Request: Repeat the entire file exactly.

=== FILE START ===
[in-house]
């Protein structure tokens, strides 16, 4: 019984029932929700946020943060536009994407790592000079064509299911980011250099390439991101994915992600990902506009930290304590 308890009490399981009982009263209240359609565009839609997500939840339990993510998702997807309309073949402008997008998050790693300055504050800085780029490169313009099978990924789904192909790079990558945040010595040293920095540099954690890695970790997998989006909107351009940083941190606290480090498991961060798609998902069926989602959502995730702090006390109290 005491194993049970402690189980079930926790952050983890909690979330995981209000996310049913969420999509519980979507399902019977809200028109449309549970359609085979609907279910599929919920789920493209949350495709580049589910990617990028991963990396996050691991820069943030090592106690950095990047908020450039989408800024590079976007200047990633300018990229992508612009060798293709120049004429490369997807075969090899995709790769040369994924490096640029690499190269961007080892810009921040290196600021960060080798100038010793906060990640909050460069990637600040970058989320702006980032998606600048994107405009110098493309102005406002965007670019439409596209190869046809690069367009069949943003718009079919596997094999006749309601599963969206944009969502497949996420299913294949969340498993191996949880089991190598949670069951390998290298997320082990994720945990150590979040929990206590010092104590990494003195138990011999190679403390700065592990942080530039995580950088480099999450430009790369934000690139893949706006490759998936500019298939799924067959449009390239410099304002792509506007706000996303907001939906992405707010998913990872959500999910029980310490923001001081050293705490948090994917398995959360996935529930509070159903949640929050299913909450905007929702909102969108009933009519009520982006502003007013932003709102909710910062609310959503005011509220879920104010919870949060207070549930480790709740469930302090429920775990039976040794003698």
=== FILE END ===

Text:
[in-house]
């Protein structure tokens, strides 16, 4: 019984029932929700946020943060536009994407790592000079064509299911980011250099390439991101994915992600990902506009930290304590 308890009490399981009982009263209240359609565009839609997500939840339990993510998702997807309309073949402008997008998050790693300055504050800085780029490169313009099978990924789904192909790079990558945040010595040293920095540099954690890695970790997998989006909107351009940083941190606290480090498991961060798609998902069926989602959502995730702090006390109290 005491194993049970402690189980079930926790952050983890909690979330995981209000996310049913969420999509519980979507399902019977809200028109449309549970359609085979609907279910599929919920789920493209949350495709580049589910990617990028991963990396996050691991820069943030090592106690950095990047908020450039989408800024590079976007200047990633300018990229992508612009060798293709120049004429490369997807075969090899995709790769040369994924490096640029690499190269961007080892810009921040290196600021960060080798100038010793906060990640909050460069990637600040970058989320702006980032998606600048994107405009110098493309102005406002965007670019439409596209190869046809690069367009069949943003718009079919596997094999006749309601599963969206944009969502497949996420299913294949969340498993191996949880089991190598949670069951390998290298997320082990994720945990150590979040929990206590010092104590990494003195138990011999190679403390700065592990942080530039995580950088480099999450430009790369934000690139893949706006490759998936500019298939799924067959449009390239410099304002792509506007706000996303907001939906992405707010998913990872959500999910029980310490923001001081050293705490948090994917398995959360996935529930509070159903949640929050299913909450905007929702909102969108009933009519009520982006502003007013932003709102909710910062609310959503005011509220879920104010919870949060207070549930480790709740469930302090429920775990039976040794003698």